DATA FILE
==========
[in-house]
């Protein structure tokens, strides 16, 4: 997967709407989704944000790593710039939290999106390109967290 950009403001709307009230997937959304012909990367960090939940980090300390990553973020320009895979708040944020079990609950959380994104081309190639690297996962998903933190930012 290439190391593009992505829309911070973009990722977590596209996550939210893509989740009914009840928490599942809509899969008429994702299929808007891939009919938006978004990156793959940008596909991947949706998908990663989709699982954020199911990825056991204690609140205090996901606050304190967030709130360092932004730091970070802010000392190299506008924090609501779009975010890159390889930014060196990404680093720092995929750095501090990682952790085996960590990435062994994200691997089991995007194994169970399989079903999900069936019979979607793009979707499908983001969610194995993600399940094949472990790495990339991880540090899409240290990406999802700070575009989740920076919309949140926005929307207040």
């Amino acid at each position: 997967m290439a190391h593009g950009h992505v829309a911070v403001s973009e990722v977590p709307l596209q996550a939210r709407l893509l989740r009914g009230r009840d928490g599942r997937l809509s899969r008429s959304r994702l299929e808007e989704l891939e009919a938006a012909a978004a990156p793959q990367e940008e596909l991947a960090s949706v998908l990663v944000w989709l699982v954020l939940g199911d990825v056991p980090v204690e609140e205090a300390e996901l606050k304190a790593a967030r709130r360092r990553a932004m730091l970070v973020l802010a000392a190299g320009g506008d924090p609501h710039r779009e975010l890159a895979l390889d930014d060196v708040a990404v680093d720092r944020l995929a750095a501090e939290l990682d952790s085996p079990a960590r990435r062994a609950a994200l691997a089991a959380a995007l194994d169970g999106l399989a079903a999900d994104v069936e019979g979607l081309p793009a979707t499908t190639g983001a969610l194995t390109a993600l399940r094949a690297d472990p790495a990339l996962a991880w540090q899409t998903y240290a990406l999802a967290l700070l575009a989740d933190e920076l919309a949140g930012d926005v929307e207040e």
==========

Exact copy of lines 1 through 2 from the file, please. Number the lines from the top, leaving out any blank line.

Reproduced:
[in-house]
């Protein structure tokens, strides 16, 4: 997967709407989704944000790593710039939290999106390109967290 950009403001709307009230997937959304012909990367960090939940980090300390990553973020320009895979708040944020079990609950959380994104081309190639690297996962998903933190930012 290439190391593009992505829309911070973009990722977590596209996550939210893509989740009914009840928490599942809509899969008429994702299929808007891939009919938006978004990156793959940008596909991947949706998908990663989709699982954020199911990825056991204690609140205090996901606050304190967030709130360092932004730091970070802010000392190299506008924090609501779009975010890159390889930014060196990404680093720092995929750095501090990682952790085996960590990435062994994200691997089991995007194994169970399989079903999900069936019979979607793009979707499908983001969610194995993600399940094949472990790495990339991880540090899409240290990406999802700070575009989740920076919309949140926005929307207040």